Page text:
How fast do you have to go the rest of the way to arrive at the meeting on time?
#2: You’re driving on a two-lane highway where the speed limit is 70 km/h. You are driving 100 km/h, and you pull into the left lane to pass someone who is driving the speed limit. Everything about the car you’re passing is identical to yours – even the driver weighs the same as you do. At the instant that you are side-by side, a train appears across the road in front of you and stops. You both hit the brakes at exactly the same time to try and stop from hitting the train.
Luckily, the person in the other car stops just as his bumper touches the train, let’s say 1 mm before touching it… But, because you were driving faster, you cannot stop in time.
How fast are you going when you hit the train?
#1. Most people instinctively say “double the speed limit” to make up the lost time. However, this is not the right answer.
Let’s say that the meeting is 100 km away, and the speed limit is 100 km/h. Therefore, it should take you 1 hour to get to the meeting.
If you drive half the distance (50 km) at half the speed (50 km/h), then at the moment the traffic clears up, you should have been at your destination. So, you would have to drive infinity km/h to get there. However, since teleportation doesn’t exist yet, you might as well just call and tell them you’ll be late.
#2: This one is a little tougher, but it should be pretty intuitive for someone working in audio. A car’s brakes work by taking the energy in the car’s momentum, and converting that to heat in the brake discs. The key word there is energy.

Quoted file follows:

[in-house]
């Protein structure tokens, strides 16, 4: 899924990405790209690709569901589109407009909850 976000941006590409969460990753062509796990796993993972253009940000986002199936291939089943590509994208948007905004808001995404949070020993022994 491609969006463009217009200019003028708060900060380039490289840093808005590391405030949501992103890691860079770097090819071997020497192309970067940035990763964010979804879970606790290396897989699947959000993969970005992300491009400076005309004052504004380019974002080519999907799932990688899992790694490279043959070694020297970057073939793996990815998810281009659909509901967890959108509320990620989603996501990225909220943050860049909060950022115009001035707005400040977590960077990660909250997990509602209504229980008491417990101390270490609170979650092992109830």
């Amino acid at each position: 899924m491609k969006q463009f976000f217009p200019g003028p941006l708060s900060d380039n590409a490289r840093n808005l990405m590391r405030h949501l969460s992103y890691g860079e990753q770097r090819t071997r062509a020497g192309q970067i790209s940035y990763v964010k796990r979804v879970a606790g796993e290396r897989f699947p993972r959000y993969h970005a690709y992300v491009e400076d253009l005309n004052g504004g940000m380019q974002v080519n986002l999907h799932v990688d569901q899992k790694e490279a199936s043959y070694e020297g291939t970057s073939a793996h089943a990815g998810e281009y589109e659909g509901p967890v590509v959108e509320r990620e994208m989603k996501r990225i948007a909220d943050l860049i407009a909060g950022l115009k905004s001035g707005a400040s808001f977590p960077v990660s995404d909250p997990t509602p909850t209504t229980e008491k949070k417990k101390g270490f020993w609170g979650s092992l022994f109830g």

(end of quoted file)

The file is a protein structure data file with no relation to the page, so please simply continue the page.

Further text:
So, the question is: if you consider the amount of energy removed from the car going 70 km/h, and take that out of the energy in the car going 100 km/h, how much energy is left?
The answer is 70 km/h. For someone in audio, this might look like a familiar answer, since 0.7 V has half of the power of 1.0 V (assuming identical loads). In the case of the cars, it’s because the amount of power (the amount of energy that’s transmitted over time – in this case, to heat the brakes) to bring the car from 70 km/h to 0 km/h is identical to the amount of power it takes to bring the same car from 100 km/h to 70 km/h. (An audio geek might joke that 70 km/h is 3 dB slower than 100 km/h.)
Slow down. You’re not going to make it to the meeting anyway, and driving a little bit faster means you’re going to hit the train much harder than you think.
As I’ve talked about in a previous posting, when a reciprocal peak/dip filter says “Q”, there’s no knowing what it might mean, because there are at least 7 different definitions of Q (3 for boosts and 4 for dips).
For many people, this doesn’t really matter. If you’re just playing with an EQ to make things sound better right now, then the values on the display really don’t matter: it’s the sound that counts.
If you’re like me, you need to be able to navigate between different pieces of software and hardware, and to get the same EQ response from them, then you’ll also need to know firstly that you can’t trust the display, and secondly, how to “translate” from device to device when necessary.